Last Christmas my nephew gave me a travelers guide to Arizona and he said I should come out and visit, which he had said before, but I felt he was just being courteous. When he gave me the book I realized he was serious. I said OK lets do it! So, On Wednesday October 12, I left Baltimore with my nephew, Steven for a road trip to Arizona, his winter home after summer ball season. We were both looking forward to the road trip, as we had decided to make several stops at some iconic American West locations. After making it to Nashville the first day, we headed on to Little Rock where we visited the Bill Clinton Presidential library. That was interesting and gave us a little sight seeing time in Little Rock. After lunch we drove on to Norman, Oklahoma and stayed with some of his friends until Sunday morning. On Sunday morning we left at 6:00am and planned on driving all the way to Kayenta, Arizona where we had booked a room close to Monument Valley for sunrise on Monday. It was a pleasant but long drive and I was excited seeing the landscape transform from flat lands to amazing red rocks. I had done a little research on the road using my iPad and we decided that we would make our morning shoot from the back of the Visitor Center once in the valley. On the way there in the dark at 4:00am with a very bright moon we could see shadows of the rocks. Steven spotted one before we got into the park area and we stopped along the road. I was helping him with his new camera the Nikon D3100. It is a super little entry level DSLR with 14 mega pixels. In my desire to help him I forgot to take mine off of ISO 400 and got some very noisy shots of that rock, so I used some SnapArt to salvage the scene and make a painterly effect. I liked it so much I have applied it to the rest of the images I made there that morning. We were using the timer on our iPhones to count out our 3 minute exposure. Just one more great thing about the iPhone! The shot below is the one we made at that first stop. I loved the top down light on the rocks in the dark from the moon and the small trails the stars made with the longer exposure.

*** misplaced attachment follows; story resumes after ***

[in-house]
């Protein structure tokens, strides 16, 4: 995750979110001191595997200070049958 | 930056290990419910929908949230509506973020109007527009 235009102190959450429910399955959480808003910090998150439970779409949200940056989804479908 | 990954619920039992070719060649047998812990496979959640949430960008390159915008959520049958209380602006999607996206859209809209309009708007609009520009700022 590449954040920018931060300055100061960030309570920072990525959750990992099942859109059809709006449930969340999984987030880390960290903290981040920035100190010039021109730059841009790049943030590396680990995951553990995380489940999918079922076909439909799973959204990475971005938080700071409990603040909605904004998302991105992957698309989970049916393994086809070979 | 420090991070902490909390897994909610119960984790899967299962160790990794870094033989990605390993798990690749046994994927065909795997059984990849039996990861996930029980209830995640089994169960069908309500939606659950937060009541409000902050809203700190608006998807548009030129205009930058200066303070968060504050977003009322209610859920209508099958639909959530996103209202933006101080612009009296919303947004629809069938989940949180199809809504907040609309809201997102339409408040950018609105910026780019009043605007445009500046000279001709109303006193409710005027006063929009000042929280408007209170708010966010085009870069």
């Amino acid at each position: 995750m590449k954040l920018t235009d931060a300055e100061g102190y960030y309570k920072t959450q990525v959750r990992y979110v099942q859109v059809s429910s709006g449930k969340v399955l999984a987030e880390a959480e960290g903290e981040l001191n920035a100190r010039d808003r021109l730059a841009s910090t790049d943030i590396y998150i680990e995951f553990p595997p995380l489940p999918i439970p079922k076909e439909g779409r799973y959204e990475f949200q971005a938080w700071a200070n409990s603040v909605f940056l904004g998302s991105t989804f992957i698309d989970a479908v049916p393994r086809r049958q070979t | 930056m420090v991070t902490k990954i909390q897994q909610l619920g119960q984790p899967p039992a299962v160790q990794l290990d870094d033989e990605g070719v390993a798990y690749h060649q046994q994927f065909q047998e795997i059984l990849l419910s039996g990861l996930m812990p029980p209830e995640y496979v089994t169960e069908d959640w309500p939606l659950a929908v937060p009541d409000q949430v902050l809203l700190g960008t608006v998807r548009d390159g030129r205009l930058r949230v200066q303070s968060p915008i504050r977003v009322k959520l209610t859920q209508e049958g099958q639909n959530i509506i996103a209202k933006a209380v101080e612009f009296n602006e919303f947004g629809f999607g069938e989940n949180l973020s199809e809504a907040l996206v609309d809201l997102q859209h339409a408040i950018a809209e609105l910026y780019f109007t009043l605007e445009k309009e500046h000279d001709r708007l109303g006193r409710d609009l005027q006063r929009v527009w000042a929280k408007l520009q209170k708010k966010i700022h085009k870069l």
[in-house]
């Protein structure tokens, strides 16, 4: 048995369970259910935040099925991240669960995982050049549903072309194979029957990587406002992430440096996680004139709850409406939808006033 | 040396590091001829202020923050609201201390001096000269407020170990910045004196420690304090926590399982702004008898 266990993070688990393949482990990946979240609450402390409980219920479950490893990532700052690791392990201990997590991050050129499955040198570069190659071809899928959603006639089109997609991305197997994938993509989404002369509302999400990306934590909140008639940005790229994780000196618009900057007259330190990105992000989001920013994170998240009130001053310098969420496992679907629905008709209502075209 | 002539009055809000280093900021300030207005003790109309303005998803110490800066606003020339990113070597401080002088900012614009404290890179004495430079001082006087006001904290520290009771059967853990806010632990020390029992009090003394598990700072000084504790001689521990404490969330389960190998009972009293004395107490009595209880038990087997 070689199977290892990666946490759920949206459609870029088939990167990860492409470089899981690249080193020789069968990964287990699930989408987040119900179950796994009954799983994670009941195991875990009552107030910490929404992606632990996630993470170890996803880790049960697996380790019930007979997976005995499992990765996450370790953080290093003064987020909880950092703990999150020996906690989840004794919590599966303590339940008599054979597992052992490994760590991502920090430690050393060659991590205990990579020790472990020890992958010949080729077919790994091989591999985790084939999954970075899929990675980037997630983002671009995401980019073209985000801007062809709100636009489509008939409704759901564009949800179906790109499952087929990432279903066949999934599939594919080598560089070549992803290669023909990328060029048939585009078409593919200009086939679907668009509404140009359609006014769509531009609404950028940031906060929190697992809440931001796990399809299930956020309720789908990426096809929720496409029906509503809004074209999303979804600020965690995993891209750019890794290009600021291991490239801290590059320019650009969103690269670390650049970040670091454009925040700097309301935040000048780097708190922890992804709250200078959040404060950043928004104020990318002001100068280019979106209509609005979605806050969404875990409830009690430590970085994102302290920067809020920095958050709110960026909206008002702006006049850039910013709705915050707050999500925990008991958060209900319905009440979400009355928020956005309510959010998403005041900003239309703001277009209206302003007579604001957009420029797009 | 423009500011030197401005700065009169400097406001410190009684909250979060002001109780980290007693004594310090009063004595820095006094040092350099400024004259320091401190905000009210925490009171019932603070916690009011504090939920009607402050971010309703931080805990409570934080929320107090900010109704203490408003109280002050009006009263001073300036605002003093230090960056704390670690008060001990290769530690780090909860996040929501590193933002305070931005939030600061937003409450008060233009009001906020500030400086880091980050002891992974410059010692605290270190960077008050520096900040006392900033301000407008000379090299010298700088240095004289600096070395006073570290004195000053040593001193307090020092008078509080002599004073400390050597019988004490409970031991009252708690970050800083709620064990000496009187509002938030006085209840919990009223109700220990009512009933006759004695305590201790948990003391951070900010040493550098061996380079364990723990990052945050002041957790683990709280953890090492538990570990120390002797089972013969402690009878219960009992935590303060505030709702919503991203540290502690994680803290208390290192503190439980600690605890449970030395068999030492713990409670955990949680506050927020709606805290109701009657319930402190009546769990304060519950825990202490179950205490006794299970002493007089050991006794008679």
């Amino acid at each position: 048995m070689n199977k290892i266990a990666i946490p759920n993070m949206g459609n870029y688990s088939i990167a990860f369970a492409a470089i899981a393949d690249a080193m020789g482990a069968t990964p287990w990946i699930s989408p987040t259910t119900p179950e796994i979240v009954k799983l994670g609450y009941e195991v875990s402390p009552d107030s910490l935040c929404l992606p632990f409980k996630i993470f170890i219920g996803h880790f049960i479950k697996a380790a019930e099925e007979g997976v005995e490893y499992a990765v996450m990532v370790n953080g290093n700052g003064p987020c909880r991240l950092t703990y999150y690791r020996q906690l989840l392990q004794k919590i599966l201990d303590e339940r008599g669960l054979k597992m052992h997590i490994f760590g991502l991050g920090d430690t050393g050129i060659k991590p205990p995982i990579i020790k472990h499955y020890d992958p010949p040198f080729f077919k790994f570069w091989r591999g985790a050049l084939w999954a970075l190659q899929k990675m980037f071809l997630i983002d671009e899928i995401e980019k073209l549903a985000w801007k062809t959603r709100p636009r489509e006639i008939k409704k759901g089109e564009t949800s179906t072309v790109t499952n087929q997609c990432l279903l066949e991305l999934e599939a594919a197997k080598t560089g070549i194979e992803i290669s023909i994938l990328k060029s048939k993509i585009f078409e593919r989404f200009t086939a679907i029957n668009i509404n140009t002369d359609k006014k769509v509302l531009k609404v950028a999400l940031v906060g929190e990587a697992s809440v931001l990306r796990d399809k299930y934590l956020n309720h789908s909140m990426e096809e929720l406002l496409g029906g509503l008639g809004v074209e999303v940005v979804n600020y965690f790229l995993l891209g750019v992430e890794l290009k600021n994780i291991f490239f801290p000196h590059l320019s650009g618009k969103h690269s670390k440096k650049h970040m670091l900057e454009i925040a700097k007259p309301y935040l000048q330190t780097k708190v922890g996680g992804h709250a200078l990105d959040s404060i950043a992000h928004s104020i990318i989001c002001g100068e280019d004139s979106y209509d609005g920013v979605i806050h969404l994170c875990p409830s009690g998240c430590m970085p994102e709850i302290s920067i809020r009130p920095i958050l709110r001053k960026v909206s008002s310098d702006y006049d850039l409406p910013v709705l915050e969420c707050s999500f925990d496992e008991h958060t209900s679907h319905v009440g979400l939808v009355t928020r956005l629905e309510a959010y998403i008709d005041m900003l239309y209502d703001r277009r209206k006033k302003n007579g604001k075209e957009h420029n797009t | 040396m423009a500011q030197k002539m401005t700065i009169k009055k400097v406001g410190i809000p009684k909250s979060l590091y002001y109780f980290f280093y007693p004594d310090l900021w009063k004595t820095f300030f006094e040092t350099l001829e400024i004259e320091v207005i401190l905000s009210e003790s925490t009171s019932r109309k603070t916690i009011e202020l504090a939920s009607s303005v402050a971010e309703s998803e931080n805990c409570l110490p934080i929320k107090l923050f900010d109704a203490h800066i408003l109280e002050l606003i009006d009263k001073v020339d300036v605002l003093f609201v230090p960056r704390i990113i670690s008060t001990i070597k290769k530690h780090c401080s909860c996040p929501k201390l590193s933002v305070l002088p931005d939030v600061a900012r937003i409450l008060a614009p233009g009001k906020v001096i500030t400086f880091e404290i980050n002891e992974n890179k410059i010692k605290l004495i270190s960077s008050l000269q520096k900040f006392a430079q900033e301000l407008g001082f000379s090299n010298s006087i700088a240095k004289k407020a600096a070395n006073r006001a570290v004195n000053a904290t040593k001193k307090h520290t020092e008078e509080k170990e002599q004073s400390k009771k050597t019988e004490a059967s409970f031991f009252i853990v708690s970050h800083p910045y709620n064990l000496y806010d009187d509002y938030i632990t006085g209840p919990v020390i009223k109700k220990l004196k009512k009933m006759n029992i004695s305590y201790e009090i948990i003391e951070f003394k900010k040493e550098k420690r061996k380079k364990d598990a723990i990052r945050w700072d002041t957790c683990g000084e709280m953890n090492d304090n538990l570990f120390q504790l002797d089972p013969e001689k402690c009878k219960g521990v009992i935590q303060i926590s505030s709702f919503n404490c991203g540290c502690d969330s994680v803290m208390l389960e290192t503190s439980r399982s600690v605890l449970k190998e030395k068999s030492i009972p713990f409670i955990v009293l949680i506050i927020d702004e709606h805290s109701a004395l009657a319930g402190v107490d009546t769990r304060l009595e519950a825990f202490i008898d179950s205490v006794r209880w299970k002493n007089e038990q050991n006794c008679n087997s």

After entering the park in the dark, I scouted the spot behind the visitor center where there were already a couple more photographers and an Indian tour leader looking for his group which never materialized. He hung around a bit with us chatting a bit about what he does and great places to go.